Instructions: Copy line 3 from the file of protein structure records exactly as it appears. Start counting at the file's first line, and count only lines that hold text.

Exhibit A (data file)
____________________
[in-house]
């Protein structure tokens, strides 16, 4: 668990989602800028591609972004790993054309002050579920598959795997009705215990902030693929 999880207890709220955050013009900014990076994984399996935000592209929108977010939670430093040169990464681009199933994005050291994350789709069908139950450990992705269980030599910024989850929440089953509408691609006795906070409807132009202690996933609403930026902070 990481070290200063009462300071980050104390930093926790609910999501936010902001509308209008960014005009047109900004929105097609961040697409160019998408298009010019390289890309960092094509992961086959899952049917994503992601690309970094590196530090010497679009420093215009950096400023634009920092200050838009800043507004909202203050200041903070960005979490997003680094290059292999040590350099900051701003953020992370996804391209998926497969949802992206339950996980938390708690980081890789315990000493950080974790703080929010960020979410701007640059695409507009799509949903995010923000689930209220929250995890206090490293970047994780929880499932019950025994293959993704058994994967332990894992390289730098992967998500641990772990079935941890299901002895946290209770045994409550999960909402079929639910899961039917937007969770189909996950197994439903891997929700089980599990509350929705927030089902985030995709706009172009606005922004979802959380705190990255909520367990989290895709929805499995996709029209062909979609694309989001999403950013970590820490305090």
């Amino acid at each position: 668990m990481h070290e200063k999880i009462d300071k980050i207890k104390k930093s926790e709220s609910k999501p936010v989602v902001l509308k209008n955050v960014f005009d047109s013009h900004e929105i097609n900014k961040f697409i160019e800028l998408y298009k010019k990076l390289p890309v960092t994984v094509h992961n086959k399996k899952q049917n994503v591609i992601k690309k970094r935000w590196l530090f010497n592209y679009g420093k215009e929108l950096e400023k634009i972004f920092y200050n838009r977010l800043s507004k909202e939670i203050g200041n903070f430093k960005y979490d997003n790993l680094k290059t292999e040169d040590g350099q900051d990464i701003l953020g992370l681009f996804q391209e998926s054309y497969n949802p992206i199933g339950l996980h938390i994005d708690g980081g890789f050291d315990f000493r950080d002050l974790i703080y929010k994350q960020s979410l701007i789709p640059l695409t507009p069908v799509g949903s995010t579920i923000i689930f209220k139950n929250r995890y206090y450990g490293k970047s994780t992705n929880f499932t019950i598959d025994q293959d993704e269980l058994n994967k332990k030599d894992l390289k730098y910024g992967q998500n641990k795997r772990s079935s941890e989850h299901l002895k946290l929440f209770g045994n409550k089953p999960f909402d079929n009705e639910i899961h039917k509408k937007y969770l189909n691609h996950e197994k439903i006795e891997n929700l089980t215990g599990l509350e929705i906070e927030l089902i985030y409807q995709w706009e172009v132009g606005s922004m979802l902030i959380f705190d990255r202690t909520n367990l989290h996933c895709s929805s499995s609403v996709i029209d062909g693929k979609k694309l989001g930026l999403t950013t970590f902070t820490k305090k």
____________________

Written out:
């Amino acid at each position: 668990m990481h070290e200063k999880i009462d300071k980050i207890k104390k930093s926790e709220s609910k999501p936010v989602v902001l509308k209008n955050v960014f005009d047109s013009h900004e929105i097609n900014k961040f697409i160019e800028l998408y298009k010019k990076l390289p890309v960092t994984v094509h992961n086959k399996k899952q049917n994503v591609i992601k690309k970094r935000w590196l530090f010497n592209y679009g420093k215009e929108l950096e400023k634009i972004f920092y200050n838009r977010l800043s507004k909202e939670i203050g200041n903070f430093k960005y979490d997003n790993l680094k290059t292999e040169d040590g350099q900051d990464i701003l953020g992370l681009f996804q391209e998926s054309y497969n949802p992206i199933g339950l996980h938390i994005d708690g980081g890789f050291d315990f000493r950080d002050l974790i703080y929010k994350q960020s979410l701007i789709p640059l695409t507009p069908v799509g949903s995010t579920i923000i689930f209220k139950n929250r995890y206090y450990g490293k970047s994780t992705n929880f499932t019950i598959d025994q293959d993704e269980l058994n994967k332990k030599d894992l390289k730098y910024g992967q998500n641990k795997r772990s079935s941890e989850h299901l002895k946290l929440f209770g045994n409550k089953p999960f909402d079929n009705e639910i899961h039917k509408k937007y969770l189909n691609h996950e197994k439903i006795e891997n929700l089980t215990g599990l509350e929705i906070e927030l089902i985030y409807q995709w706009e172009v132009g606005s922004m979802l902030i959380f705190d990255r202690t909520n367990l989290h996933c895709s929805s499995s609403v996709i029209d062909g693929k979609k694309l989001g930026l999403t950013t970590f902070t820490k305090k």